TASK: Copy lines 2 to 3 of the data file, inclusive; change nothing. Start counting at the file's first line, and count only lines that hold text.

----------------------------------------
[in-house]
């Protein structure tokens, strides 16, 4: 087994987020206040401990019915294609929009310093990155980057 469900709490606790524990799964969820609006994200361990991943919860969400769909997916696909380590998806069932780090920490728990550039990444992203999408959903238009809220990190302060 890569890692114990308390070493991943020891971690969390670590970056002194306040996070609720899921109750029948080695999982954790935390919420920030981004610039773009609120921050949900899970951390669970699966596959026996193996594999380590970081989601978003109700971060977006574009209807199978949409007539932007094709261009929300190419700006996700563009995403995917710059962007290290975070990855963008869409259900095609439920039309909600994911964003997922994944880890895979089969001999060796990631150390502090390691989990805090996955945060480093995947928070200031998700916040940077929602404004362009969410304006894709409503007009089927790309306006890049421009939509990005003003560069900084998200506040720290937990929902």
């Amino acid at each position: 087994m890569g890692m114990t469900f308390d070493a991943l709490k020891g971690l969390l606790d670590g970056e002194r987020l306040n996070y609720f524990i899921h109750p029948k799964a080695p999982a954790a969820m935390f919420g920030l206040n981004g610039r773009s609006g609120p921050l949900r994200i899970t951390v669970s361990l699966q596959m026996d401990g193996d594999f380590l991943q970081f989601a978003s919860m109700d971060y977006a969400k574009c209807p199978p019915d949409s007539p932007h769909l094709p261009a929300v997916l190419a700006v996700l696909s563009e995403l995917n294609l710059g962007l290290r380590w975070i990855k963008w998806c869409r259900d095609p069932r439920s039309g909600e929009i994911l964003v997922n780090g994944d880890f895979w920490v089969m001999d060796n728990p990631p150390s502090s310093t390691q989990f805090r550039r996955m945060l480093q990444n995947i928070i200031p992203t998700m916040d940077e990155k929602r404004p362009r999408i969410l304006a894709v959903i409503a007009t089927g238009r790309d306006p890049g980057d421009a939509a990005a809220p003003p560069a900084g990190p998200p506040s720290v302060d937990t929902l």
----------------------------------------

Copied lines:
């Protein structure tokens, strides 16, 4: 087994987020206040401990019915294609929009310093990155980057 469900709490606790524990799964969820609006994200361990991943919860969400769909997916696909380590998806069932780090920490728990550039990444992203999408959903238009809220990190302060 890569890692114990308390070493991943020891971690969390670590970056002194306040996070609720899921109750029948080695999982954790935390919420920030981004610039773009609120921050949900899970951390669970699966596959026996193996594999380590970081989601978003109700971060977006574009209807199978949409007539932007094709261009929300190419700006996700563009995403995917710059962007290290975070990855963008869409259900095609439920039309909600994911964003997922994944880890895979089969001999060796990631150390502090390691989990805090996955945060480093995947928070200031998700916040940077929602404004362009969410304006894709409503007009089927790309306006890049421009939509990005003003560069900084998200506040720290937990929902």
């Amino acid at each position: 087994m890569g890692m114990t469900f308390d070493a991943l709490k020891g971690l969390l606790d670590g970056e002194r987020l306040n996070y609720f524990i899921h109750p029948k799964a080695p999982a954790a969820m935390f919420g920030l206040n981004g610039r773009s609006g609120p921050l949900r994200i899970t951390v669970s361990l699966q596959m026996d401990g193996d594999f380590l991943q970081f989601a978003s919860m109700d971060y977006a969400k574009c209807p199978p019915d949409s007539p932007h769909l094709p261009a929300v997916l190419a700006v996700l696909s563009e995403l995917n294609l710059g962007l290290r380590w975070i990855k963008w998806c869409r259900d095609p069932r439920s039309g909600e929009i994911l964003v997922n780090g994944d880890f895979w920490v089969m001999d060796n728990p990631p150390s502090s310093t390691q989990f805090r550039r996955m945060l480093q990444n995947i928070i200031p992203t998700m916040d940077e990155k929602r404004p362009r999408i969410l304006a894709v959903i409503a007009t089927g238009r790309d306006p890049g980057d421009a939509a990005a809220p003003p560069a900084g990190p998200p506040s720290v302060d937990t929902l």